Reflection for Sunday, December 13, 2022: 3rd Week of Advent.

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Lenz, Tom
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|Reading today's gospel story in Matthew reminds me of my own experiences of being a parent. My wife, Nancy, and I have four children and I feel like the picture Jesus lays out in this story is so relatable. Like all the gospel stories, however, I find there are surface-level messages and there are additional teachings that are under the top layers that take a bit of work to receive. On the surface, this is a good story about obedience, following the commandments, listening to our elders, and following the rules—all great. But as I stay with this reading the layers begin to pull back and reveal more.|One of the messages from this story that stays with me is the idea of intentionality. In other words, our truest intentions, and desires. My experiences of being a parent have shown me that sometimes the immediate "No" that comes from asking the kids to make their beds was not because they wanted to be defiant. It just seemed to be the default response to being told what to do. The first son in the gospel story responded in a way that Nancy and I have heard a lot over the past 25 years. This is hard to hear as a parent because we want an immediate "Yes", which is what the second son gave as his response. But sometimes what we want and the reality of what is do not match. For me, this is the deeper meaning of the story…the Reality of what Is. For the first son, the desire to do the will of his father was not the socially acceptable default answer. But, his authentically truest self was still present, just hidden and needed time to reveal itself. On the other hand, the reality of what is for the second son was not what was shown either. His default response was to give a socially acceptable response. The response that he knew his father wanted to hear. But the reality of the response later revealed that his truest intention was not with the father, but rather somewhere else. In both examples, the reality of what is—is not what was shown by the initial response.|Thinking about this gospel reading in this way makes me think about my own intentionality. What are my truest intentions and desires when I meet with a student or colleague? Are they directed toward the needs of the other person, or my own? What about when I am at home with my family or talking on the phone with a friend, or when I am at church? I wish I could say that my most authentic desire is to, "do the will of my father" as in the story. But I don't think that is always true. But, what this gospel story does for me is to help me be more conscious of my intentionality while at home, work, church, and elsewhere. If I can become more aware of my truest intentions while doing anything I become more contemplative, and I can use that to help guide my actions going forward. I am grateful for all the times my kids told us "No" because it gave us an opportunity to engage more deeply with them as parents and to practice patience with our kids as they grew and matured. I think this is what Jesus is saying God does with us, too. Being more aware of my truest intentions and desires is in its own way "doing the will of the father." By moving ourselves in this direction allows us the space to reflect and grow which is always a movement toward God.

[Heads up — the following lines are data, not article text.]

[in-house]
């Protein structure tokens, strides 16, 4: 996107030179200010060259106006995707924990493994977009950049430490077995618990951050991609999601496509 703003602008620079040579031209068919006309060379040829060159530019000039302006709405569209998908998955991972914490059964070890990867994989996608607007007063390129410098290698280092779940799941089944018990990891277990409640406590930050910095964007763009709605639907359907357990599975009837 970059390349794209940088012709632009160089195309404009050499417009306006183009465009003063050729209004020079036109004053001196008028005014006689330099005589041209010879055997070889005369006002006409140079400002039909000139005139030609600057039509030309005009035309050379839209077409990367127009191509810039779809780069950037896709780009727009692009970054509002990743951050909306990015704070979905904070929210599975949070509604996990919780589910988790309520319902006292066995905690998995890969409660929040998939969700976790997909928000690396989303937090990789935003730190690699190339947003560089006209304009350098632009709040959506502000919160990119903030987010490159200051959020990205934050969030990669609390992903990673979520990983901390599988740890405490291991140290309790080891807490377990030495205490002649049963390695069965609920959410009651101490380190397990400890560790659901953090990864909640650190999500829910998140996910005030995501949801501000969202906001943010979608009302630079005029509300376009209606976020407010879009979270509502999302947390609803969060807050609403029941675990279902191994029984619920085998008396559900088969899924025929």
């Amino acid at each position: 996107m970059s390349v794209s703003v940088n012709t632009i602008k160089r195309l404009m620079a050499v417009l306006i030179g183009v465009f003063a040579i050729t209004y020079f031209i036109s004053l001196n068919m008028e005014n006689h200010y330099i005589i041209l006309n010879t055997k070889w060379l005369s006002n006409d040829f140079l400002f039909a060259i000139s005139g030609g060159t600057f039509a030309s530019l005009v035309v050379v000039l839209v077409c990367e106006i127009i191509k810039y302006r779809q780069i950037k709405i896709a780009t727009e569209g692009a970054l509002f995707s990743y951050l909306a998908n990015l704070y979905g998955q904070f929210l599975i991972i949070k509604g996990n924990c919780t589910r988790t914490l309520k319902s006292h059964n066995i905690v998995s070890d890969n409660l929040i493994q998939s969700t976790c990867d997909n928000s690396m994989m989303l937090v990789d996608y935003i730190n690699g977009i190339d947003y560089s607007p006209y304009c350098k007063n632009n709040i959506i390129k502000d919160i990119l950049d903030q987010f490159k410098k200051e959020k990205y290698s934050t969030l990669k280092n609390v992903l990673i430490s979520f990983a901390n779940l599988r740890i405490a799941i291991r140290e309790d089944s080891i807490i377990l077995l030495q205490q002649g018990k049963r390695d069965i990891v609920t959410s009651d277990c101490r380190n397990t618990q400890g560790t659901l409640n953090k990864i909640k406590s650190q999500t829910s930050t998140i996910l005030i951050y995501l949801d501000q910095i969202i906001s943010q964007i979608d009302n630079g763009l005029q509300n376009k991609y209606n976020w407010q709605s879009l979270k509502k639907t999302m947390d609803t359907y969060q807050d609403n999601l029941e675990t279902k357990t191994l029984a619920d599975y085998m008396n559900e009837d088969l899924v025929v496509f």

University Ministry, Creighton University.
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